For me, my wedding anniversary is the day before Valentine’s Day, so I never forget either one. I would like to say how long I have been married but my wife cautioned emphatically, “Do not put that on Facebook, or anywhere else.” Our maid of honor tried to get me to slip up on Facebook, but I didn’t fall for it.
I spoke about our wedding theme, fourteen bridesmaids in red pant suits. Does that tell you anything about the era? Maureen came up with red pant suit patterns and equipped all of her bridesmaids with instructions, assuming that their sewing skills were as competent as hers. The night before the wedding, there were frantic calls for help. There was still last minute sewing going on like Project Runway.
Anyway, back up. The first time I saw Maureen was about five years earlier when we were both in high school. She came to my cousin’s restaurant to apply for a waitress job where I was already the grill chef. I was a skinny kid and trying to beef up.
I was in the middle of an eating challenge. I bet my cousin that I could eat all five of his special dinner options at one sitting. On the last plate of lasagna, in she walked still in her school uniform. I choked and with one look I exclaimed, “You have to hire that girl.”
He did. After that, I was more than eager to chat with her when she came by to pick up her orders. There was lots of competition. All of the guys, busboys and such wanted to ask her for a date. I clamped down on that and quickly asked her myself.
She was shy but agreeable. I wanted the date to be memorable and already I knew that she was a cultured girl. She enjoyed art, classical music, and surely the theater.
For good reason, I wanted to make a lasting impression. I took some of my savings and purchased seats to a play at the Hartman Theater. When I arrived at the ticket window to make my purchase they asked where I would like to sit? Having no idea, I asked for the best seats in the house.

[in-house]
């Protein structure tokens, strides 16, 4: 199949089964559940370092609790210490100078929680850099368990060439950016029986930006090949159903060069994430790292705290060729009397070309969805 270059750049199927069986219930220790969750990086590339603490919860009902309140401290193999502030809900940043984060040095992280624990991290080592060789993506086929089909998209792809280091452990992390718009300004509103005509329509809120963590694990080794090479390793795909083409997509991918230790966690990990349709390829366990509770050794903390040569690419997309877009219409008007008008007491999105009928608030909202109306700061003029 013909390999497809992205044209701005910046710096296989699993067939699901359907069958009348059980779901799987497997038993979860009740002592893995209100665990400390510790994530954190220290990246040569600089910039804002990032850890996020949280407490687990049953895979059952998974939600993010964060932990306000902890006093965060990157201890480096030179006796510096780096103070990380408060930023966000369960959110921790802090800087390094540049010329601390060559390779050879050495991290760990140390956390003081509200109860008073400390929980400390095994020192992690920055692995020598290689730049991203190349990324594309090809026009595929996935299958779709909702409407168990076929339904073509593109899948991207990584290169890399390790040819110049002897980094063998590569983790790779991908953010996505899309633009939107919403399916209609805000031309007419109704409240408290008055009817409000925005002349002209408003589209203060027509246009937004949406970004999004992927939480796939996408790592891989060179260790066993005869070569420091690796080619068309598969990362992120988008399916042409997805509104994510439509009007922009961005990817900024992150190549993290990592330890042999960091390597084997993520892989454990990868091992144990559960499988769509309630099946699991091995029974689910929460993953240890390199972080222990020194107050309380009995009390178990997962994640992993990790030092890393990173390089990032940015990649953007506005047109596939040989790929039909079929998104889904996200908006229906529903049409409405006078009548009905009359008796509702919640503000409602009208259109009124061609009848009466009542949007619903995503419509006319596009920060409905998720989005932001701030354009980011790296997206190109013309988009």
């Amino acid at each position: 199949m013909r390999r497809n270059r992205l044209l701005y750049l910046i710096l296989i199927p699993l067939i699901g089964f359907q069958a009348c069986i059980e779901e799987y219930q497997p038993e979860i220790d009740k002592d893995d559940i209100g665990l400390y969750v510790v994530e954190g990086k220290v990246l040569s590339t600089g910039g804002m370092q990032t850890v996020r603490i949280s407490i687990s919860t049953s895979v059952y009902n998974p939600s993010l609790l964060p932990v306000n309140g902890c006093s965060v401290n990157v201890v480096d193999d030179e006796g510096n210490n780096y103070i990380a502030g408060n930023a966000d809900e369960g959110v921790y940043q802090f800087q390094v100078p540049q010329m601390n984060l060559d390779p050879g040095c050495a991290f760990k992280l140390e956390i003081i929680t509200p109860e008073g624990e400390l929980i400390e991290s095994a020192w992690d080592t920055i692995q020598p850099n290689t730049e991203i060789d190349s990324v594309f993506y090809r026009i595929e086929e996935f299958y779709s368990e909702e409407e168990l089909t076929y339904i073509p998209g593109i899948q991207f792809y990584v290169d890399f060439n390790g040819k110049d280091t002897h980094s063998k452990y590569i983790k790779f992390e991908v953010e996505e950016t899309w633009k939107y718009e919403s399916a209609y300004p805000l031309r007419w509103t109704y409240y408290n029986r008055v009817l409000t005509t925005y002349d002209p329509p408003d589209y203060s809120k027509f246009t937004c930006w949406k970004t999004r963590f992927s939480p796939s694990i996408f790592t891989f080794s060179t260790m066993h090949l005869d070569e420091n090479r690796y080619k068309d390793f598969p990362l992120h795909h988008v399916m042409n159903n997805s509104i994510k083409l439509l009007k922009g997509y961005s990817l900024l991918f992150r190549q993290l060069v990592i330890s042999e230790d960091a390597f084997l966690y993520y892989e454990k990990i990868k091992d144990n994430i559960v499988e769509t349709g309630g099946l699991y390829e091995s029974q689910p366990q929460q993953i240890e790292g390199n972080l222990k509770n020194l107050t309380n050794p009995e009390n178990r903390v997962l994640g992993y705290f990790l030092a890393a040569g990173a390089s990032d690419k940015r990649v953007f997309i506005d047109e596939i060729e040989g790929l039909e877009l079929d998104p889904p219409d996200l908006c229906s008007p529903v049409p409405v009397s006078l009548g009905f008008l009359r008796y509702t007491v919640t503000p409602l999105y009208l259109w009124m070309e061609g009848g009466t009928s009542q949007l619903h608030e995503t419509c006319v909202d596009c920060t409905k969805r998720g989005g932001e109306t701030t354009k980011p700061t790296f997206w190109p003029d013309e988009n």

“That will be $100.” said the agent.
Gulp. I forked it over. In those days that was a lot of money.
When it came time to pick her up, I was in the neighborhood a full hour in advance as to be prompt. I drove around and parked a while before it was finally time to go to the door.
I parked on the street as to not block the long drive. I didn’t want to be in the way of Mr. Radcliffe or Maureen’s brother. I walked to the front door and tapped nervously.
The door opened and I met the woman who would surely change my life. It was her mother who after many feuding years would eventually become my best friend. Ha! At that time, she scared me to pieces.
Anyway, my strategy to take Maureen to a play was working because the venue was impressive.
She came out and was beautiful as she always would be. Mrs. Radcliffe quizzed me about the details of when we would be back. I explained that we might stop of dessert and such.
We arrived at the Hartman and I gave my tickets to the usher who reacted, “Oooh, nice seats. Right this way.”
She walked us up to a platform on the edge of the stage as this was a box seat as close as one could get. It had special chairs and I felt like Abe Lincoln at the Ford, if you know what I mean.
Then people arrived and some of her neighbors walked by, you know doctors and lawyers, and they didn’t have seats nearly as good as ours. Impressive, yes it was and also a little embarrassing.
Then I began to worry. I had set such a high bar, would she expect this forever?
Well, her mother would. Maureen was more modest.
The next date, we went rowing on a pond. I had no idea about how to row a boat, but she did. After I made a terribly clumsy start, she took over and rowed us around the lake.
At that point she adopted a notion with which I have had to live eternally. “Jim moves forward with great confidence and corresponding incompetence. But, he’s fun.”